We are motivated to change by either negative or positive emotional experiences. A heartattack and the fear of not seeing their kids grow up will make the smoker give up smoking. The feeling of true connection after sharing something vulnerable in a positive and supportive atmosphere will make people want to do and create this again. A good trainer will not only create relevant learningexperiences in a safe space, but will invite the learner to come up with their own insights from reflecting on their experience, because…

It’s not from experience that we learn, but from reflecting upon our experiences (Thiagi)

And when the learner has some new insights, they will be invited to take courageous action to apply this insight in their daily practice.

Courage should be a standard (experiential) topic in any trainingprogram with change as a desired result. (Annemarie Steen)

Good trainings need follow up to guide the learner (and it’s environment) in the process of implementation. This can be done by the trainer, a (peer)coach or the manager. How much follow up is there on your current trainingprograms?

Now let’s reflect on you reading this article. How do you feel? Positive and happy that your own vision on learning and change is confirmed? Slightly uncomfortable because you might have made some investments and you doubt their effectiveness? Maybe you feel curious to learn more about creating effective learning and behaviour change? And what action could you take on that? And have the courage to do just that 😉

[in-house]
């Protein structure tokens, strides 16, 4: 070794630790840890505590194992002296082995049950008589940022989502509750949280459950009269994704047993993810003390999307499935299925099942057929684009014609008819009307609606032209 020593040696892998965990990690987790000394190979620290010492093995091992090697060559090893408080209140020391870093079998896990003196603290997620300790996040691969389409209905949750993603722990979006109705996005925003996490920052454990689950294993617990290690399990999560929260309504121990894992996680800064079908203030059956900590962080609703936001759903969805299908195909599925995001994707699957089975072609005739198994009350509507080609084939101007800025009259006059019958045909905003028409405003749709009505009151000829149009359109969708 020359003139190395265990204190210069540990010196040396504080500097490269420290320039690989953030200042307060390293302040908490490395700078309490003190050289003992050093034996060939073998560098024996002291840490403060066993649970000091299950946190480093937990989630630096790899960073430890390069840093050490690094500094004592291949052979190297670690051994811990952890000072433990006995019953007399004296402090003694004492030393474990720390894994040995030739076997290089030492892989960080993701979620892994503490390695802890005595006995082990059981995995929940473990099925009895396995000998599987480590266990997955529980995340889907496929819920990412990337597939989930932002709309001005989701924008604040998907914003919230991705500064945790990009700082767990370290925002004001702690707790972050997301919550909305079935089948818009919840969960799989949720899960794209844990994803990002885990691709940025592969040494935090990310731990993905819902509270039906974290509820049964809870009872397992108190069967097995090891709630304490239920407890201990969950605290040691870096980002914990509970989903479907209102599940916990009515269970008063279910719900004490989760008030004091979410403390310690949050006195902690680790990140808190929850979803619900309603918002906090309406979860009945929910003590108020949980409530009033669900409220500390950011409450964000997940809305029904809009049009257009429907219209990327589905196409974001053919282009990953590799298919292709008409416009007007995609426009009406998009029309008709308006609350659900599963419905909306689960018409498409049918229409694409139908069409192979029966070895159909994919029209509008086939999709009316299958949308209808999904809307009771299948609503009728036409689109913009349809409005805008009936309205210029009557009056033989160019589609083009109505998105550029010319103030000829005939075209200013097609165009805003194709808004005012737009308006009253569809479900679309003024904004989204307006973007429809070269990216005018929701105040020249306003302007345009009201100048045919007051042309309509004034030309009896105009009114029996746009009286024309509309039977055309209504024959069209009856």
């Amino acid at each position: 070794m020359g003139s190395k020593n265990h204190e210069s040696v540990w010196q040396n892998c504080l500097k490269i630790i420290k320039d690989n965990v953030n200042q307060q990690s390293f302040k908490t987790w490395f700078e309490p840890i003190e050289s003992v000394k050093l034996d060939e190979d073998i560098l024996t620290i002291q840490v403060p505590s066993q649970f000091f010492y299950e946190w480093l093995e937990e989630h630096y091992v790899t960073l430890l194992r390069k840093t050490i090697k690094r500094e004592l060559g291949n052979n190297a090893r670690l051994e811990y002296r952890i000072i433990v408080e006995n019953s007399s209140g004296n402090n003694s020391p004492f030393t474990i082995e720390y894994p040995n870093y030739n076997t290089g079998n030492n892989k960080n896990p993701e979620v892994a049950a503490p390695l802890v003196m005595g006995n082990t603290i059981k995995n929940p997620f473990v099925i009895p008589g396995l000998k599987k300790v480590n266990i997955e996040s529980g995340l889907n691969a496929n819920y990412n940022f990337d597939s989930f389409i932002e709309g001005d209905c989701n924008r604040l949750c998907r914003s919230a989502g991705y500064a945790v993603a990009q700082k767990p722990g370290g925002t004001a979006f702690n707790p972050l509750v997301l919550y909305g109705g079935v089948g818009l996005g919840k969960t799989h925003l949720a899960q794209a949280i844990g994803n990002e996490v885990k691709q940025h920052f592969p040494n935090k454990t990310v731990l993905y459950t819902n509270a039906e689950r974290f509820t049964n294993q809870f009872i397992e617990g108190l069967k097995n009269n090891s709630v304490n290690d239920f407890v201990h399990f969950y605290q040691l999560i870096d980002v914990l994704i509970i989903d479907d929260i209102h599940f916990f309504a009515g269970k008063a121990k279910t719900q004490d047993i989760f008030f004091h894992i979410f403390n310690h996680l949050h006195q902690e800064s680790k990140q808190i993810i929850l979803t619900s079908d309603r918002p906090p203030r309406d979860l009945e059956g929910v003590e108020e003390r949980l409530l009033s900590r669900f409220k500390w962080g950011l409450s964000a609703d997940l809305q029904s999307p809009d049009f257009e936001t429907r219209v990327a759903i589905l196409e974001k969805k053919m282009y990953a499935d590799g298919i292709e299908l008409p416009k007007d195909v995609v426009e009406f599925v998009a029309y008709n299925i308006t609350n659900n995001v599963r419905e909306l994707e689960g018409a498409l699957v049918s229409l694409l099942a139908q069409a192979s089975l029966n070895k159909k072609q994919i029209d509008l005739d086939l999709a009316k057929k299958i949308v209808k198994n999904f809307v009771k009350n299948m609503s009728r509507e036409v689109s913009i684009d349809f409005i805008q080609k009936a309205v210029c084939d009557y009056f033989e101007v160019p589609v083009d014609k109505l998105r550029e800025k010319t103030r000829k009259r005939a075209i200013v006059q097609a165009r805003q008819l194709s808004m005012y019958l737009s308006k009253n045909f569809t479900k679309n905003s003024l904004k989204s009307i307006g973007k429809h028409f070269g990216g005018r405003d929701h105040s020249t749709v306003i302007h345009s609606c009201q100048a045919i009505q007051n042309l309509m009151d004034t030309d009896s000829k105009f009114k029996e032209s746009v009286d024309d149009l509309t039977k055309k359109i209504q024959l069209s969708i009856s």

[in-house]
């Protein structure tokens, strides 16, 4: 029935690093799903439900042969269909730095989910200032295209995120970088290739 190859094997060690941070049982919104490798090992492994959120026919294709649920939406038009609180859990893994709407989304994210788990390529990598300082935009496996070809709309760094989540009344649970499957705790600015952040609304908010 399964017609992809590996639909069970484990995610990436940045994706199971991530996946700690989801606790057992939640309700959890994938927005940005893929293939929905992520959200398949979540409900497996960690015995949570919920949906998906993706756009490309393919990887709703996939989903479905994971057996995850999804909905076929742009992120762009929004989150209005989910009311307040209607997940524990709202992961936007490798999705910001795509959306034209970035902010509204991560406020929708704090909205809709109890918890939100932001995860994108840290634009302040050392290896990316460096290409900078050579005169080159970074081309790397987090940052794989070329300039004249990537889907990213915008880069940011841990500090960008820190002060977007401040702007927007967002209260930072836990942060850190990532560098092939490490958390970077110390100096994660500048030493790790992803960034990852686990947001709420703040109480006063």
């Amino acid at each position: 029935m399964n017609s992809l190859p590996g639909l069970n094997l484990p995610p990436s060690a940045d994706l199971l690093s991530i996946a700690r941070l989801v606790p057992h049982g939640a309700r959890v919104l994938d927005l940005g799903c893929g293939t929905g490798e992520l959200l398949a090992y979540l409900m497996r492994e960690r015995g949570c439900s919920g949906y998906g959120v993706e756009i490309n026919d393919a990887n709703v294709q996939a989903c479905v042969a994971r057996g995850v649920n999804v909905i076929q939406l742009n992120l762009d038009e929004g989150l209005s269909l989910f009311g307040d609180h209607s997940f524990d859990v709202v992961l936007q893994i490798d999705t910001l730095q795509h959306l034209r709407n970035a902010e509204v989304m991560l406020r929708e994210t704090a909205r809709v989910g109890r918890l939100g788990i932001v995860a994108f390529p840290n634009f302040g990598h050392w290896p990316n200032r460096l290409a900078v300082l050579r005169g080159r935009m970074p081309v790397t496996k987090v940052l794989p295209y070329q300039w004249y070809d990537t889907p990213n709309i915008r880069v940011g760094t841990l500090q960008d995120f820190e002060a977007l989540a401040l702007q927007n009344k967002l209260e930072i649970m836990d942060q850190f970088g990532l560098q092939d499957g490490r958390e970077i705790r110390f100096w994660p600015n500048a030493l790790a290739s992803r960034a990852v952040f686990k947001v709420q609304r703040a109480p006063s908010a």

Annemarie Steen is an international playful learning experience designer and facilitator on the topics of (personal) leadership, creativity & innovation and positive company cultures. She was awarded Best Visiting Lecturer of the year by her MBA students at the Estonian Business School. Feel free to contact SteenTrain (contact@steentrain.com) to have a conversation on how to spend your trainingbudget wisely or to transform your current learning and development programs in having more impact.

Why innovation can’t do without PLAY

workshopfixadWe live in a VUCA (Volatile, Uncertain, Complex and Ambiguous) world. And the rate of change is growing exponentially. The old ways of management by planning and control are no longer sufficient. A lot of organizations have a growing awareness of this and a growing feeling of unease about possible threads to the continuity of their business. It is clear that we need other skills and -mindsets to thrive in this VUCA world. Creativity, adaptivity, collaboration, experimentation, empowerment and courage to challenge the status quo to name a few.

So how might we shift organizational cultures from the old to the new?

I believe in “Being the change you want to see” (Ghandi). So being creative, adaptive, collaborative, curious, bold and courageous. But how do you do that…?